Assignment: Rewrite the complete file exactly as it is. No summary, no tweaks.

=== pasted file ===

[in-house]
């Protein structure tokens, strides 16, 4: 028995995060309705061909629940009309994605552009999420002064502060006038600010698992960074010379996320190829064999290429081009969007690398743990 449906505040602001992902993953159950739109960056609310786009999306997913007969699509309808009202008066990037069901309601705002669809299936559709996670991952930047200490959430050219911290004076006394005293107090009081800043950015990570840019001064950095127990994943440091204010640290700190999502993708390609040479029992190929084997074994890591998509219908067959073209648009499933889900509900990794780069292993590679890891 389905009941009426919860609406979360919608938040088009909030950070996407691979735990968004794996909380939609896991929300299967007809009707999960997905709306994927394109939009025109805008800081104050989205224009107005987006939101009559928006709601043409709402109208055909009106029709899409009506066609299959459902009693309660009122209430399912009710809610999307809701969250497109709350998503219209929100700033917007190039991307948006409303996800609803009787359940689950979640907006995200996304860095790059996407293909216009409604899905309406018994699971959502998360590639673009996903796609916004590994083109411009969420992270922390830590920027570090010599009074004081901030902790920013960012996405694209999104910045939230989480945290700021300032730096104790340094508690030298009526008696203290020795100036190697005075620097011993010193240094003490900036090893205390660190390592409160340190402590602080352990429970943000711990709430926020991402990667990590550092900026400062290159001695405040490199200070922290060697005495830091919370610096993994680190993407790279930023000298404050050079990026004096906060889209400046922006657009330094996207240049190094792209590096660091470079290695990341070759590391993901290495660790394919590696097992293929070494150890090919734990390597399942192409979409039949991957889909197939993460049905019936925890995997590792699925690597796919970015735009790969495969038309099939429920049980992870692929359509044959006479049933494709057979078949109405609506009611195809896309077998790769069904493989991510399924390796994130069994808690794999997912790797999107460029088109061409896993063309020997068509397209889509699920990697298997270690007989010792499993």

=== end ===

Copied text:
[in-house]
């Protein structure tokens, strides 16, 4: 028995995060309705061909629940009309994605552009999420002064502060006038600010698992960074010379996320190829064999290429081009969007690398743990 449906505040602001992902993953159950739109960056609310786009999306997913007969699509309808009202008066990037069901309601705002669809299936559709996670991952930047200490959430050219911290004076006394005293107090009081800043950015990570840019001064950095127990994943440091204010640290700190999502993708390609040479029992190929084997074994890591998509219908067959073209648009499933889900509900990794780069292993590679890891 389905009941009426919860609406979360919608938040088009909030950070996407691979735990968004794996909380939609896991929300299967007809009707999960997905709306994927394109939009025109805008800081104050989205224009107005987006939101009559928006709601043409709402109208055909009106029709899409009506066609299959459902009693309660009122209430399912009710809610999307809701969250497109709350998503219209929100700033917007190039991307948006409303996800609803009787359940689950979640907006995200996304860095790059996407293909216009409604899905309406018994699971959502998360590639673009996903796609916004590994083109411009969420992270922390830590920027570090010599009074004081901030902790920013960012996405694209999104910045939230989480945290700021300032730096104790340094508690030298009526008696203290020795100036190697005075620097011993010193240094003490900036090893205390660190390592409160340190402590602080352990429970943000711990709430926020991402990667990590550092900026400062290159001695405040490199200070922290060697005495830091919370610096993994680190993407790279930023000298404050050079990026004096906060889209400046922006657009330094996207240049190094792209590096660091470079290695990341070759590391993901290495660790394919590696097992293929070494150890090919734990390597399942192409979409039949991957889909197939993460049905019936925890995997590792699925690597796919970015735009790969495969038309099939429920049980992870692929359509044959006479049933494709057979078949109405609506009611195809896309077998790769069904493989991510399924390796994130069994808690794999997912790797999107460029088109061409896993063309020997068509397209889509699920990697298997270690007989010792499993």